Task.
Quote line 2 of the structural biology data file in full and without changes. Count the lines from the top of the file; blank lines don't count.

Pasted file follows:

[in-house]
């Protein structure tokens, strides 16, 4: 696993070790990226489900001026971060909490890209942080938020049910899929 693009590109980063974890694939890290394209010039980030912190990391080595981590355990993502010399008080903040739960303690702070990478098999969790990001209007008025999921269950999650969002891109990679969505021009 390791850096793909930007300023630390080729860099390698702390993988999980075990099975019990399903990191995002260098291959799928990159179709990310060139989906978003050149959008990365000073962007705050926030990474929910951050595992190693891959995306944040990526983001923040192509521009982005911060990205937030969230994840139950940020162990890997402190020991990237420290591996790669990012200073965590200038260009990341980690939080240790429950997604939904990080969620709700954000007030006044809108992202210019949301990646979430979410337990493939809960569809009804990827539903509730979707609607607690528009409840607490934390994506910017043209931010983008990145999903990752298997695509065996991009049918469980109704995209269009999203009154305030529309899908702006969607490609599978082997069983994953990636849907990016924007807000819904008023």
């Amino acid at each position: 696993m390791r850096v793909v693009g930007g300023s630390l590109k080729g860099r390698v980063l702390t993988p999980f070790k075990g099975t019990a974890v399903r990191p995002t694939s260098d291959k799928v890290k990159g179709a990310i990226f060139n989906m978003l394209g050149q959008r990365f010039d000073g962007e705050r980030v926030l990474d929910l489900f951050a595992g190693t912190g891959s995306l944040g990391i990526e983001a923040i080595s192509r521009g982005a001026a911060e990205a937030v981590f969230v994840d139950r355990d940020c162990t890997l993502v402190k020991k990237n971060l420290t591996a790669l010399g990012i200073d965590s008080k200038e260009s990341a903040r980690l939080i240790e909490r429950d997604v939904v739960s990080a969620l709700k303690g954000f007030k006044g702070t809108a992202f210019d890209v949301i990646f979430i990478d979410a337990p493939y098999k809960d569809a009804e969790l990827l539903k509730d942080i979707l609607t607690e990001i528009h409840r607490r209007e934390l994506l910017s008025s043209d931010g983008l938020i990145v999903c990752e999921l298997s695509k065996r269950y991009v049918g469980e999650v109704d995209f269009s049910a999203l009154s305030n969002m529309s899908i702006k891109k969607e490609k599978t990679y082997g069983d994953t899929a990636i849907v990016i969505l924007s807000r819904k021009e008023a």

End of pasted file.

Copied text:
């Protein structure tokens, strides 16, 4: 696993070790990226489900001026971060909490890209942080938020049910899929 693009590109980063974890694939890290394209010039980030912190990391080595981590355990993502010399008080903040739960303690702070990478098999969790990001209007008025999921269950999650969002891109990679969505021009 390791850096793909930007300023630390080729860099390698702390993988999980075990099975019990399903990191995002260098291959799928990159179709990310060139989906978003050149959008990365000073962007705050926030990474929910951050595992190693891959995306944040990526983001923040192509521009982005911060990205937030969230994840139950940020162990890997402190020991990237420290591996790669990012200073965590200038260009990341980690939080240790429950997604939904990080969620709700954000007030006044809108992202210019949301990646979430979410337990493939809960569809009804990827539903509730979707609607607690528009409840607490934390994506910017043209931010983008990145999903990752298997695509065996991009049918469980109704995209269009999203009154305030529309899908702006969607490609599978082997069983994953990636849907990016924007807000819904008023």